"Please Mr. Mayor, do not subvert the will, and the good will, of 8 million New Yorkers," said Patty Hagan of Brooklyn. "Do not lift that pen and do not sign this disgraceful term-limits extender bill."
After four hours of public comment, Bloomberg said he had heard the "diversity of opinion" but was going to sign the bill.
"There's no easy answer and nobody is irreplaceable, but I do think that if you take a look at the real world of how long it takes to do things ... I just think that three terms makes more sense than two," he said.
It was just one month ago that the mayor announced he was reversing his long-held opinion that the law should not be changed, and said he would try to extend it because he wanted another four years. He argued that the city needs him to stay in office and manage its finances through the economic downturn.
The council held two hearings and narrowly passed the legislation on Oct. 23, which gives the mayor and dozens of other officeholders the option of running for a third term. Under the previous law, they were limited to two consecutive four-year terms, which would have forced Bloomberg and two-thirds of the council out of office next year.
The mayor had said that he did not listen to the testimony from those council hearings. He had no other choice on Monday, because the city must allow public comment at its official bill signings.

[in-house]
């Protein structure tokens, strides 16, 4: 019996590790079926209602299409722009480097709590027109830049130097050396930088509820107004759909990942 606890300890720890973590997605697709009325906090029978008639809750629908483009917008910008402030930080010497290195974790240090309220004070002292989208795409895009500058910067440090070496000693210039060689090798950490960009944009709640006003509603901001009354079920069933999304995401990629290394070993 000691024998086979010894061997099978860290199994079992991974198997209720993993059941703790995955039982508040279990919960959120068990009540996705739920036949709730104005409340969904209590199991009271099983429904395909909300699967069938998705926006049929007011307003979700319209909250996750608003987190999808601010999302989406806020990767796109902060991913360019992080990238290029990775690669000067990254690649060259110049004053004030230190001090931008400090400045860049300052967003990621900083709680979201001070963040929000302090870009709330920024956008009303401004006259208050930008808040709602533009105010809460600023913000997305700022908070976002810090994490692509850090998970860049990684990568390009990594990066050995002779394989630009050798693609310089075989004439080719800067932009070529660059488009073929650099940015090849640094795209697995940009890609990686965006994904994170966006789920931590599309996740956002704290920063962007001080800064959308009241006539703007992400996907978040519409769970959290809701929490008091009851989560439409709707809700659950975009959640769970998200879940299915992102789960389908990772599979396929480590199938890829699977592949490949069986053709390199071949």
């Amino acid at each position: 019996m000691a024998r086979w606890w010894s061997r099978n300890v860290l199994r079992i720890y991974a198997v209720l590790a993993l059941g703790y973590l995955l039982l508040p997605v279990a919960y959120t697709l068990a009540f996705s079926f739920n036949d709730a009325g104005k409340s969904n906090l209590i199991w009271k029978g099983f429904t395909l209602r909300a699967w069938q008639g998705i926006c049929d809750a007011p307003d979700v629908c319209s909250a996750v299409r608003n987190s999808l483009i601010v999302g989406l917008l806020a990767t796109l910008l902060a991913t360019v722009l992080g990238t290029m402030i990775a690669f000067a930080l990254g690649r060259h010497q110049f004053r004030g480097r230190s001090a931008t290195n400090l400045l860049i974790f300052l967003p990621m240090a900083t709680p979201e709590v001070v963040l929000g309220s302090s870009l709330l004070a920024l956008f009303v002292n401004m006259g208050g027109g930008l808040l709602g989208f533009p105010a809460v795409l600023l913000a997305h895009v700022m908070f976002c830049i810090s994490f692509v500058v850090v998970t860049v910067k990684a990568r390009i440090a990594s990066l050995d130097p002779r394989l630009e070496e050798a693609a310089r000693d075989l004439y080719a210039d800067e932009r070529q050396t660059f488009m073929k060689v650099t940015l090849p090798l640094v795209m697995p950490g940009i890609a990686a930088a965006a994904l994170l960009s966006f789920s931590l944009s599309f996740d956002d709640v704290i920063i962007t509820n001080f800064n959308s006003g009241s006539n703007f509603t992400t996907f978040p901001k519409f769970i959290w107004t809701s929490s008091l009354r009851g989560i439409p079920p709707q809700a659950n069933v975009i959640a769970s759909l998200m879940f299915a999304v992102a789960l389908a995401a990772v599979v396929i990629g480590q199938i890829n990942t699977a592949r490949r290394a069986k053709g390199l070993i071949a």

Typically, just one or two people show up to speak about a bill, but on Monday, there were about 140 people representing both sides of the issue. Those who stood in line for hours included regular people, elected officials, community leaders and lawyers who say they are planning legal challenges against the new law.
Opponents told the mayor he still had a chance to let the voters decide. They ticked off what they said were his weaknesses as mayor, portraying him as a champion of over-development who has neglected working class New Yorkers and cares only about the concerns of his wealthy friends.
Jimmy McMillan, a Vietnam veteran who said he plans to run for mayor next year, spoke with his back to the room because he felt Bloomberg had turned his back on struggling New Yorkers.
"I suggest you step aside and let term limits do their job," he said. "Your time is up and you must go."
Some who testified against the law told Bloomberg that voters deserved the chance to decide term-limits law through a referendum. Bloomberg has said there was not enough time to get it on this year's ballot, and argues that it would be impractical to have one next year at the same time as candidates are revving up their 2009 campaigns.
Before public comment began at Monday's hearing, Bloomberg said the fiscal crisis has forced the city "to put pragmatism first."
"The people will render the final verdict on this bill because it empowers them to decide who they want in office," he said.
Supporters who came to speak agreed with Bloomberg's contention that his expertise as a former CEO was crucial to helping the city weather the financial storm.
"We have chosen the mayor to lead our city in the right direction, and he will continue leading us," said Placido Rodriguez.
A number of critics warned Bloomberg that he put his re-election bid in jeopardy by upsetting so many New Yorkers. At times, the public comment was heated.
One man, David Tieu, took a step forward and yelled at Bloomberg, prompting the mayor's security detail to take notice and move closer.
"We're not going to be silent, we're not going to be afraid, we have numbers," Tieu said. "You might have the money but we have the power."
The mayoral election is next November.